This blog first appeared as Steve Wunker's piece for Forbes
The Smart Home has been a consumer market for two decades, combining temperature, water, and movement sensors to improve home maintenance and security. But the Smart Yard? This is new, and a recently launched company called ePlant thinks it knows where the trend is going.
According to to ePlant’s CEO, Graham Hine, “Trees are not only loved by people, but yards have an incredible impact on property values.” Indeed, the National Association of Realtors reports that landscaping can have up to a 30% impact on a home’s sale price. There is both an emotional and financial impact to improving the health of showpiece trees.
Previously, solutions for appropriate tree maintenance were complex and imperfect. Homeowners could learn about symptoms of tree distress, but that was time-consuming and error prone. Feeding pictures of trees into a computerized system could yield all sorts of false indicators, as trees can have a limited language of symptoms to express ill health. Detailed measurements required jerry-rigged wiring of sensors, battery, solar panel, radio, and antenna – not for the faint of heart.
A New Solution
ePlant, for one, believes that it has a far more elegant solution enabled by rapid advances in AI. Hine describes the set-up as follows. “A simple one-eighth inch screw mounts onto a tree, and it attaches to a sensor. That sensor detects micron-level changes in the size of the tree trunk’s diameter. As the tree transpires water, which is its primary metabolic process, the diameter changes size during the day, around the width of a human hair. This is a pulse, like a human pulse, that tells us a lot, particularly when combined with data about weather or irrigation. We can see how the tree responds to these events.”
The data transmits via a long-range wireless network to an Internet-connected gateway, and then ePlant’s AI systems can link readings from the tree to atmospheric data, the responses of other trees, and more to create a complex model of stimulus and response. This is algorithmic AI at work, bolstered by Machine Learning that hones the model to predict how healthy and distressed trees should behave.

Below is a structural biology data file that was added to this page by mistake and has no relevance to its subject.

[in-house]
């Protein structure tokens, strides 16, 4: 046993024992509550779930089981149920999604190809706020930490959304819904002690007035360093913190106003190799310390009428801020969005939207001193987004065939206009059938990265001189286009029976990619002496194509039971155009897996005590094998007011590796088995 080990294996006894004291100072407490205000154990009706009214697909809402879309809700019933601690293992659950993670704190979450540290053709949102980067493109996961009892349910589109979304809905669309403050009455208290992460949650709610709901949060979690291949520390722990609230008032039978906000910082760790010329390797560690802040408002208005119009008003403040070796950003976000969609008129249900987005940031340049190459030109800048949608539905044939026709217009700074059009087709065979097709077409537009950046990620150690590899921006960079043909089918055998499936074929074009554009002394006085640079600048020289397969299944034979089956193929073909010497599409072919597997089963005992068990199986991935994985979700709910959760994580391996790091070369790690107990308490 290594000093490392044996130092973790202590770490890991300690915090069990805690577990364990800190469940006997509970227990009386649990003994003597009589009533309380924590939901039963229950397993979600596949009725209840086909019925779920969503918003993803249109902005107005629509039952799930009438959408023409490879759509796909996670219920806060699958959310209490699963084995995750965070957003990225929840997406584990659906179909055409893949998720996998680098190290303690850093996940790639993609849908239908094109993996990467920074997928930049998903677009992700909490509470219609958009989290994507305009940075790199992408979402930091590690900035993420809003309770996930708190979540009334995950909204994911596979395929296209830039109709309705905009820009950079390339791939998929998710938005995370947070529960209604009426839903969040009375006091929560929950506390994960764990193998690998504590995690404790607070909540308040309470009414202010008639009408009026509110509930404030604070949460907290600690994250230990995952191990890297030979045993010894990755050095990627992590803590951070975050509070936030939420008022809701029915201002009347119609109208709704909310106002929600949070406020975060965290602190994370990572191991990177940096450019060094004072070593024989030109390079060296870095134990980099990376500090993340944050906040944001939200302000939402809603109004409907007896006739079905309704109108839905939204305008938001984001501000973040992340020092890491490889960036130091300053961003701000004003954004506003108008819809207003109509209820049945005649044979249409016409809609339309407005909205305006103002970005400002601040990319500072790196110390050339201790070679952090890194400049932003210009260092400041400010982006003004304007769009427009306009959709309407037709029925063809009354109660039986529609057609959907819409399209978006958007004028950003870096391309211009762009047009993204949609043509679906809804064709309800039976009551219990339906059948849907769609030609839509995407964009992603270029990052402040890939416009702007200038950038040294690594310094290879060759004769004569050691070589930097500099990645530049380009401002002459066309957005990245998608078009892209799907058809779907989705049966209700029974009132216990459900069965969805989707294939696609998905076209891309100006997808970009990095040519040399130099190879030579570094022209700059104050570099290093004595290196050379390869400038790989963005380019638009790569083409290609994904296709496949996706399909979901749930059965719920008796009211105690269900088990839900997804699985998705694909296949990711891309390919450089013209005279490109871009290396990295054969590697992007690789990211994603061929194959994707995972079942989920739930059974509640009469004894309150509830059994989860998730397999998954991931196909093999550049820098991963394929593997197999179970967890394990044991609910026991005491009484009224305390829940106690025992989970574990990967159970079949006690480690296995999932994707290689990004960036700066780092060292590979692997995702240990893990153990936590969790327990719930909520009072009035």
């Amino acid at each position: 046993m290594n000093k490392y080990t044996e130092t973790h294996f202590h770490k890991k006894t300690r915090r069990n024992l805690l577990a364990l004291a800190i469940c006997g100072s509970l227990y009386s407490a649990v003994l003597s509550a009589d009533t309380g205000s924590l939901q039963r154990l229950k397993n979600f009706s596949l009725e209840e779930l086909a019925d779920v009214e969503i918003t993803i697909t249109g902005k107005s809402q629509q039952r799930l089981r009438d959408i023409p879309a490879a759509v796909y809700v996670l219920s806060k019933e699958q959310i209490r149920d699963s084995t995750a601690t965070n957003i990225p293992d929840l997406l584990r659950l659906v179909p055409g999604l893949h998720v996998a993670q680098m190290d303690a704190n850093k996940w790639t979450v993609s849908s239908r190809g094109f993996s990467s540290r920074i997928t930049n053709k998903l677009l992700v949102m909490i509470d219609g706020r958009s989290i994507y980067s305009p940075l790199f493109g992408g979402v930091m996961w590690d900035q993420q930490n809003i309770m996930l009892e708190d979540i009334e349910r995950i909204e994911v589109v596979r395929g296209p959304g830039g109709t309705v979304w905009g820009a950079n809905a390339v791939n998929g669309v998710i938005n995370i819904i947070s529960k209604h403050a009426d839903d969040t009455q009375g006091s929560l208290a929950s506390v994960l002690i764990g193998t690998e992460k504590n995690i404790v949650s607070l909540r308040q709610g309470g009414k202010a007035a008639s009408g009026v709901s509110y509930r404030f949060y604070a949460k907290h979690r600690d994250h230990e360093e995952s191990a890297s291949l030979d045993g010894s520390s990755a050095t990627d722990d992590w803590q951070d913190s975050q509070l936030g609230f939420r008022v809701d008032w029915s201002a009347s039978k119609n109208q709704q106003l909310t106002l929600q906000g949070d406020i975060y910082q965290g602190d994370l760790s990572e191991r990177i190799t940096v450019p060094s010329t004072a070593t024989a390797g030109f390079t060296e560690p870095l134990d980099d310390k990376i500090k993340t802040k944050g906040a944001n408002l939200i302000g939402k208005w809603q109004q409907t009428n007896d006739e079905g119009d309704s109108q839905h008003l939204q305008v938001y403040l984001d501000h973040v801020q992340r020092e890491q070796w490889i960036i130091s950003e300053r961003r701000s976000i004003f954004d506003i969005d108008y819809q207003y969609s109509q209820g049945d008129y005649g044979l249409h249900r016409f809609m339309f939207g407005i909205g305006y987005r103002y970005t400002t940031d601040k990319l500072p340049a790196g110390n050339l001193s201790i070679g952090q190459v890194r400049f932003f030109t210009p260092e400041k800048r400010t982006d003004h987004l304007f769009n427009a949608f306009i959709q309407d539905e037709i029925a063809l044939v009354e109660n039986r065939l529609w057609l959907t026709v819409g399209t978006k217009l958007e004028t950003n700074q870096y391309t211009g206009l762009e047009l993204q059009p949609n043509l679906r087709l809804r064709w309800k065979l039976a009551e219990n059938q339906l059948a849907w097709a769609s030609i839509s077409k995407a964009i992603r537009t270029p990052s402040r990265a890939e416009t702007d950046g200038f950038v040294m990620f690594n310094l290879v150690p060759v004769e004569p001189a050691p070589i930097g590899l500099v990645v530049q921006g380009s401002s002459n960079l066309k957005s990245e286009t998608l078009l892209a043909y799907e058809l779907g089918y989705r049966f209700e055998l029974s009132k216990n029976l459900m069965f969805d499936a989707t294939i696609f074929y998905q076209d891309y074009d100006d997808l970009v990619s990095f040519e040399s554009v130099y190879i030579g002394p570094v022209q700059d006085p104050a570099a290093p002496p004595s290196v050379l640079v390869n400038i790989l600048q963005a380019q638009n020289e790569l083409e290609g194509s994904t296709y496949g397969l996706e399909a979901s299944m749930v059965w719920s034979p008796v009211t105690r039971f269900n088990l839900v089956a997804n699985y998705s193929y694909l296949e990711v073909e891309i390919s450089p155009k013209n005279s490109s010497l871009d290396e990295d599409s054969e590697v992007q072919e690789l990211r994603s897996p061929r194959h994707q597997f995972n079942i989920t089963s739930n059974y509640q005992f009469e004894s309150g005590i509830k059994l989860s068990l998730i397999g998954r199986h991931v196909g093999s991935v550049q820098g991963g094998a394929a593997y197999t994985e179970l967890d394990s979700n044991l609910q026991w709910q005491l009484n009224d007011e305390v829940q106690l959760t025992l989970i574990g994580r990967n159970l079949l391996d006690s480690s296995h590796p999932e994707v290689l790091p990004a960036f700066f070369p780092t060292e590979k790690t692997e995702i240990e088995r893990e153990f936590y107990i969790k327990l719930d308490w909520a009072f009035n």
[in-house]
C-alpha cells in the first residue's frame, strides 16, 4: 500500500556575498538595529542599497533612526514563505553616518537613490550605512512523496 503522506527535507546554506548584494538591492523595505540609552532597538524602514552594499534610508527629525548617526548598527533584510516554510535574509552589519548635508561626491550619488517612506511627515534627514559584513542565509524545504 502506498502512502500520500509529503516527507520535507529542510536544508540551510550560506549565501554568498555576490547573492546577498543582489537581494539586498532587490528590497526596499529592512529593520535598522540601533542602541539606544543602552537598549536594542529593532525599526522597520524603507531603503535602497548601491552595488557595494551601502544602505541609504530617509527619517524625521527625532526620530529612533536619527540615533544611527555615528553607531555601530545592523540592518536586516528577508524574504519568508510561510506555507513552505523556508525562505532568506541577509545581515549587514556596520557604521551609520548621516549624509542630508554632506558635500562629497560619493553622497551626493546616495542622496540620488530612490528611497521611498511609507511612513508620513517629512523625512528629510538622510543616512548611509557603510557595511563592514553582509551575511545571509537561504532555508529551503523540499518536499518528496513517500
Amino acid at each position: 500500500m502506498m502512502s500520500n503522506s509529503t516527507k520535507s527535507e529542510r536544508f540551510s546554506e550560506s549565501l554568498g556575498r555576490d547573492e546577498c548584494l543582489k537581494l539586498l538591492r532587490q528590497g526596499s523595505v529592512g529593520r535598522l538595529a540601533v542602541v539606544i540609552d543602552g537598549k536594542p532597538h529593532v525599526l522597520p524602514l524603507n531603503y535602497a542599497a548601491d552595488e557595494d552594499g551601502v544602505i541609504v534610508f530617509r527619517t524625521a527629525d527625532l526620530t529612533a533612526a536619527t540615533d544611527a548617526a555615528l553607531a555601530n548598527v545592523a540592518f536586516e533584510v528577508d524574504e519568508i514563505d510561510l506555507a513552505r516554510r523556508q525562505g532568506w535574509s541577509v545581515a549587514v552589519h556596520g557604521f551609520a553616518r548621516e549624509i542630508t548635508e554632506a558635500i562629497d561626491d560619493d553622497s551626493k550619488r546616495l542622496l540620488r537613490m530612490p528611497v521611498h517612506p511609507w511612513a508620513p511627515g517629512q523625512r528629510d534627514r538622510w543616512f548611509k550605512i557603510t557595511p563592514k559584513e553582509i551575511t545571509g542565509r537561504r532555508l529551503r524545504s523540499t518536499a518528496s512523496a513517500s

Generative AI Too
But that’s not all. ePlant then links the outputs of this algorithmic AI to a generative AI conversational engine, putting the results into engaging text form and enabling the “tree” to talk to its owner about its condition and needs. When queried, the “tree” can discuss its response to water, risk of infestation, and more.
Why? Hine says, “People tend to fire and forget these things. They use the app once and then stop. Making this gamified and interesting was what we thought needed to happen to make this a successful consumer product.”
Others in the industry have focused on distinct aspects of the smart yard, like lighting and sprinklers. But Hine is focused on other applications such as farming uses. By way of example, he says “Vineyards don’t want to overwater grapes, because you don’t want to kill them and you want the right degree of sweetness. But you also don’t want to underwater because you won’t have as much fruit. So getting the balance right is part of precision agriculture.”
Beyond that, ePlant is looking at using sensors to assess carbon sequestration, forest health, and the spread of disease. Satellite data is one way these factors are tracked today, but sensor-level information provides a largely distinct set of variables to assess.
The company’s TreeTag starts at $149, including the service subscription. Time will tell if homeowners associate that level of value with this particular device. However, as people place increasing importance on the outdoors, the broader bet is that consumers will become ever more willing to invest in devices that ensure that their small corner of the environment remains healthy and thriving.
by Steve Wunker